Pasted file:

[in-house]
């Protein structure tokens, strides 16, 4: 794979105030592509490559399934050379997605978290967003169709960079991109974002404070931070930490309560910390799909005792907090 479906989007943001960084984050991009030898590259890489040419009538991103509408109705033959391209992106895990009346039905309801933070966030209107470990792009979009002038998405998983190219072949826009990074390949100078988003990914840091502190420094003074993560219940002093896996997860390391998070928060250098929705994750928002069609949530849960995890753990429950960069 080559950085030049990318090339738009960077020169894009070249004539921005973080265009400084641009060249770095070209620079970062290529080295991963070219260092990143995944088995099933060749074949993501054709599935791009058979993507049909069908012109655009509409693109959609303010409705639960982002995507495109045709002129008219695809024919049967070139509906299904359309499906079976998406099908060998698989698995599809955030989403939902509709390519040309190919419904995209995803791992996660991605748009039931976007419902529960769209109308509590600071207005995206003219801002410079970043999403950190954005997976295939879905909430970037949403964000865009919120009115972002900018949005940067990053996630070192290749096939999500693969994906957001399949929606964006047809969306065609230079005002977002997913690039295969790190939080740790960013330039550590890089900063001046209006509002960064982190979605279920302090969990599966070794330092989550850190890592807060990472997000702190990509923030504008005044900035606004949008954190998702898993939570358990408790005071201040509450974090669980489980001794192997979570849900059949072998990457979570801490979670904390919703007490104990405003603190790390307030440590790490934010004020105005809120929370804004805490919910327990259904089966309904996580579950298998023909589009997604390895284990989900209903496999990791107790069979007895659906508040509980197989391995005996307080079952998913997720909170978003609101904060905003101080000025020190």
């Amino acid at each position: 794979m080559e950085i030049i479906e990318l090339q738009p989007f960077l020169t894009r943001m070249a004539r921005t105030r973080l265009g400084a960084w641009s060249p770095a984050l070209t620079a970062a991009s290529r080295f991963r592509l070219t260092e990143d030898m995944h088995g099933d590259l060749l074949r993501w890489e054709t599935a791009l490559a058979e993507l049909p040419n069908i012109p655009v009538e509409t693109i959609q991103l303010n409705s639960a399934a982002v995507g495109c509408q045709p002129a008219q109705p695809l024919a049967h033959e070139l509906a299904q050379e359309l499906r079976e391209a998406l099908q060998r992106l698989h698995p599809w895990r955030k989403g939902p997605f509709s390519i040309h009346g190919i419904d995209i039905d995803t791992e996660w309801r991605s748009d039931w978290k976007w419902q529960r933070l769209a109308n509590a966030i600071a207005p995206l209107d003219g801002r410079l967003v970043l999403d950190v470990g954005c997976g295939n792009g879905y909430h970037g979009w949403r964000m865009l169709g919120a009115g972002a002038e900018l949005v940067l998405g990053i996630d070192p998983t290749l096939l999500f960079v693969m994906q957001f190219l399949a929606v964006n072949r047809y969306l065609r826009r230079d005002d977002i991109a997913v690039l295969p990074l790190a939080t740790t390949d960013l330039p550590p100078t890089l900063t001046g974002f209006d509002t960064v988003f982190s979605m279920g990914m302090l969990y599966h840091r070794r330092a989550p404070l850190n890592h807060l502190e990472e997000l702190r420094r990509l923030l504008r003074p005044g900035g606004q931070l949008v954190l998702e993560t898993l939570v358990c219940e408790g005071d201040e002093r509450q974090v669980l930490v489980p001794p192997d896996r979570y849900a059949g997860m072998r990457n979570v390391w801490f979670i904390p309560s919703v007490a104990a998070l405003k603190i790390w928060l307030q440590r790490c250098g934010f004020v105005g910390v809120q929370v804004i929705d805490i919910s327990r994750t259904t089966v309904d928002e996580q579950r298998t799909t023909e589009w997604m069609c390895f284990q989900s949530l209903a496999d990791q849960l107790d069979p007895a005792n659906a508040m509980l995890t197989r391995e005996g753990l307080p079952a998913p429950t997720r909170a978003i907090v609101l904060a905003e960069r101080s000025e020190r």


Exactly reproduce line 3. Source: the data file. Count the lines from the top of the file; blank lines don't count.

């Amino acid at each position: 794979m080559e950085i030049i479906e990318l090339q738009p989007f960077l020169t894009r943001m070249a004539r921005t105030r973080l265009g400084a960084w641009s060249p770095a984050l070209t620079a970062a991009s290529r080295f991963r592509l070219t260092e990143d030898m995944h088995g099933d590259l060749l074949r993501w890489e054709t599935a791009l490559a058979e993507l049909p040419n069908i012109p655009v009538e509409t693109i959609q991103l303010n409705s639960a399934a982002v995507g495109c509408q045709p002129a008219q109705p695809l024919a049967h033959e070139l509906a299904q050379e359309l499906r079976e391209a998406l099908q060998r992106l698989h698995p599809w895990r955030k989403g939902p997605f509709s390519i040309h009346g190919i419904d995209i039905d995803t791992e996660w309801r991605s748009d039931w978290k976007w419902q529960r933070l769209a109308n509590a966030i600071a207005p995206l209107d003219g801002r410079l967003v970043l999403d950190v470990g954005c997976g295939n792009g879905y909430h970037g979009w949403r964000m865009l169709g919120a009115g972002a002038e900018l949005v940067l998405g990053i996630d070192p998983t290749l096939l999500f960079v693969m994906q957001f190219l399949a929606v964006n072949r047809y969306l065609r826009r230079d005002d977002i991109a997913v690039l295969p990074l790190a939080t740790t390949d960013l330039p550590p100078t890089l900063t001046g974002f209006d509002t960064v988003f982190s979605m279920g990914m302090l969990y599966h840091r070794r330092a989550p404070l850190n890592h807060l502190e990472e997000l702190r420094r990509l923030l504008r003074p005044g900035g606004q931070l949008v954190l998702e993560t898993l939570v358990c219940e408790g005071d201040e002093r509450q974090v669980l930490v489980p001794p192997d896996r979570y849900a059949g997860m072998r990457n979570v390391w801490f979670i904390p309560s919703v007490a104990a998070l405003k603190i790390w928060l307030q440590r790490c250098g934010f004020v105005g910390v809120q929370v804004i929705d805490i919910s327990r994750t259904t089966v309904d928002e996580q579950r298998t799909t023909e589009w997604m069609c390895f284990q989900s949530l209903a496999d990791q849960l107790d069979p007895a005792n659906a508040m509980l995890t197989r391995e005996g753990l307080p079952a998913p429950t997720r909170a978003i907090v609101l904060a905003e960069r101080s000025e020190r």